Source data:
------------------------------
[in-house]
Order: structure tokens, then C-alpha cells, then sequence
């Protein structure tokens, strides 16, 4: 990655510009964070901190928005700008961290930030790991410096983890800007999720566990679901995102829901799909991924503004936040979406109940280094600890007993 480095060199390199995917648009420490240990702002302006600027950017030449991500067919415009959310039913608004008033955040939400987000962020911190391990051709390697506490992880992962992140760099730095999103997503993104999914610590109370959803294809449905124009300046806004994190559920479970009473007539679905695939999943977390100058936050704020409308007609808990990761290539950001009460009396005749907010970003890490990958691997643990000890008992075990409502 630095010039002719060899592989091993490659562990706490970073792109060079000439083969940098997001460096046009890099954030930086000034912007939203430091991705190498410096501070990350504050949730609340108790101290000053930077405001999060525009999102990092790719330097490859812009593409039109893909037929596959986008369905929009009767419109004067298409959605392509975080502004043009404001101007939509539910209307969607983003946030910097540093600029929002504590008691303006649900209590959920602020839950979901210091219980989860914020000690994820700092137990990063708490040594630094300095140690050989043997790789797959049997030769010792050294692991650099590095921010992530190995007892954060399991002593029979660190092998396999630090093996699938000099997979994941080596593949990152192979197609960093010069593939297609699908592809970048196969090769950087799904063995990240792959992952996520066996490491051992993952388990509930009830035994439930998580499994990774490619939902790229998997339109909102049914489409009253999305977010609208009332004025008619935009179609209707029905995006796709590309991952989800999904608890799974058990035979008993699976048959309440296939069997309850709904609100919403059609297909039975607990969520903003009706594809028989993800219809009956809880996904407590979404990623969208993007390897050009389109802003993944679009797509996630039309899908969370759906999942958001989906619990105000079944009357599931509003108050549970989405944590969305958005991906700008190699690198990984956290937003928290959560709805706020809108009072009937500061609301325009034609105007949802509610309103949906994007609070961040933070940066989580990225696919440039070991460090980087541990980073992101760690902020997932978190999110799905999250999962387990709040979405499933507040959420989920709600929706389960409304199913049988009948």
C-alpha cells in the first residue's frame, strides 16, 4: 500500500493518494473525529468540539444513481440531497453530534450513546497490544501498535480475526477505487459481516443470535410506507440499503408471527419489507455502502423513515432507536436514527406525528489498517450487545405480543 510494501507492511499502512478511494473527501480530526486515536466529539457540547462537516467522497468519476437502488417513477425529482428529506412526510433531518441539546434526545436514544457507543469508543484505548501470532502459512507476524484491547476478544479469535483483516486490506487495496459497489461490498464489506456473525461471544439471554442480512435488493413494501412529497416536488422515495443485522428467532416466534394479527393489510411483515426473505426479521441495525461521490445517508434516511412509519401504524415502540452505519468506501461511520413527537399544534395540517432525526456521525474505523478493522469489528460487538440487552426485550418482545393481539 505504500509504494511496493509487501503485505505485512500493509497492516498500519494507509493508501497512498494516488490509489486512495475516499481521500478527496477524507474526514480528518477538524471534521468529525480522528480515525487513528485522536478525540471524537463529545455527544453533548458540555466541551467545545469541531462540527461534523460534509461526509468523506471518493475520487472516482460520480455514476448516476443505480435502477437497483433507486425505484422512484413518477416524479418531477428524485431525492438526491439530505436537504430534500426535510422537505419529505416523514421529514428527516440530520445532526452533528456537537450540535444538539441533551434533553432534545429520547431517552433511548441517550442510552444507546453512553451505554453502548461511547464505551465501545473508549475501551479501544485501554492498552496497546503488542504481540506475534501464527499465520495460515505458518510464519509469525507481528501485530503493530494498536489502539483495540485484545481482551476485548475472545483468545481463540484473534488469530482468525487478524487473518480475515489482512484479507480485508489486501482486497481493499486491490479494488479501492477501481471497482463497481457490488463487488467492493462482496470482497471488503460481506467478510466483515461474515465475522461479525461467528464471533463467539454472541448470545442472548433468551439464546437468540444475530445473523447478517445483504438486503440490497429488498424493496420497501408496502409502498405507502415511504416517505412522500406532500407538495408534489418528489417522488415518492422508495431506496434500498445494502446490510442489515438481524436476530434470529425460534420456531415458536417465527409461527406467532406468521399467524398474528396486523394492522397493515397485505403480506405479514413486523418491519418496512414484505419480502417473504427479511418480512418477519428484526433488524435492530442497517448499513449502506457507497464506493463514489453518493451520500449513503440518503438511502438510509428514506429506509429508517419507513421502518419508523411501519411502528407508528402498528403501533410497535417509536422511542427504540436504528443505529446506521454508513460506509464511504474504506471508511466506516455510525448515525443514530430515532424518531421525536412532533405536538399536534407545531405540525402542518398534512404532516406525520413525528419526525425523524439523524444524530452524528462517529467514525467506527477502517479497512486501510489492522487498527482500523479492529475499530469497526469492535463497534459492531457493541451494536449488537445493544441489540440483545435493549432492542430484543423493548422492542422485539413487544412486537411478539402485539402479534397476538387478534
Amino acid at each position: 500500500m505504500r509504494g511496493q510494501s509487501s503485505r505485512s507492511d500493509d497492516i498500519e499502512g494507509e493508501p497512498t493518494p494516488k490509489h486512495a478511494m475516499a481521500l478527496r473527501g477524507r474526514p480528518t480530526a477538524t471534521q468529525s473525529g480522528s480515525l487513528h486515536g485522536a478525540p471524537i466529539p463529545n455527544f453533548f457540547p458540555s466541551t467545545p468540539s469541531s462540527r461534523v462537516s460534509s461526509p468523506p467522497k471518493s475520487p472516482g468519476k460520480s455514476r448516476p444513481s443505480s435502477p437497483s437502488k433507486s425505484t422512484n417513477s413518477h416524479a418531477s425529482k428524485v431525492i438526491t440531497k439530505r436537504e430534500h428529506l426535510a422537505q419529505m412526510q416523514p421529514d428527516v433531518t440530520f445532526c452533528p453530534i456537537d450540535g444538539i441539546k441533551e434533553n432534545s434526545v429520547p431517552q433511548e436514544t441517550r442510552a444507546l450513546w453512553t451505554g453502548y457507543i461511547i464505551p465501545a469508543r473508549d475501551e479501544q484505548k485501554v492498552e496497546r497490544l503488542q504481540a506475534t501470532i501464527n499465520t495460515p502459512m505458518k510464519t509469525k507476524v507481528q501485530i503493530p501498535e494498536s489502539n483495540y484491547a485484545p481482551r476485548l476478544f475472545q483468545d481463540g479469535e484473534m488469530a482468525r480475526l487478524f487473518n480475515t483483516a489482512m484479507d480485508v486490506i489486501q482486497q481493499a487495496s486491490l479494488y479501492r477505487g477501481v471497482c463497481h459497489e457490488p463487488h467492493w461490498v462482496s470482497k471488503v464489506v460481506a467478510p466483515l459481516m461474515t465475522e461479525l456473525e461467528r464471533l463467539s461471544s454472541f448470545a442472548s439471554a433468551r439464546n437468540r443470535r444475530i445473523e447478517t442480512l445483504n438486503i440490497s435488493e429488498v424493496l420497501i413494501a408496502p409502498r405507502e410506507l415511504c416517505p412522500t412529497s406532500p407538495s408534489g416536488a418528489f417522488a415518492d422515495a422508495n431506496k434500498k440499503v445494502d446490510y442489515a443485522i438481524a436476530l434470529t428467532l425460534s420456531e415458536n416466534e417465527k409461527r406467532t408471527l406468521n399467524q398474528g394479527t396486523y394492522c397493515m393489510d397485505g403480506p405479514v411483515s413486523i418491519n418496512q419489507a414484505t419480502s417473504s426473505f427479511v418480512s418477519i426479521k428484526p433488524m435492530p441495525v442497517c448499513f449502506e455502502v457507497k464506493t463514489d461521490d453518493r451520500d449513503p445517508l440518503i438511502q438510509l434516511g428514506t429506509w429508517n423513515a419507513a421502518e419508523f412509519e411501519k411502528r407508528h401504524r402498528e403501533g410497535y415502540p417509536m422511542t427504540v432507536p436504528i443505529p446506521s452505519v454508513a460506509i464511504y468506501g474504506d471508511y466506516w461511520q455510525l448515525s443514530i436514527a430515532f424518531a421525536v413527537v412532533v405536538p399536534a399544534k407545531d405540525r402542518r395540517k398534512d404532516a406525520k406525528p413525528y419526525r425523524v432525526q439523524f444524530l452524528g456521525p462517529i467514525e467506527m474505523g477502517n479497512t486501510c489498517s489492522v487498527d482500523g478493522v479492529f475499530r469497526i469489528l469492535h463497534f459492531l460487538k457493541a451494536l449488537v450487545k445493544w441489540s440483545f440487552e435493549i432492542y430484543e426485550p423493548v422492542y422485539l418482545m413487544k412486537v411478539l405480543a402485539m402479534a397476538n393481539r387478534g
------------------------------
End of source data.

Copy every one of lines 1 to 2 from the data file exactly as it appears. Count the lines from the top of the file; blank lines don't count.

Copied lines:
[in-house]
Order: structure tokens, then C-alpha cells, then sequence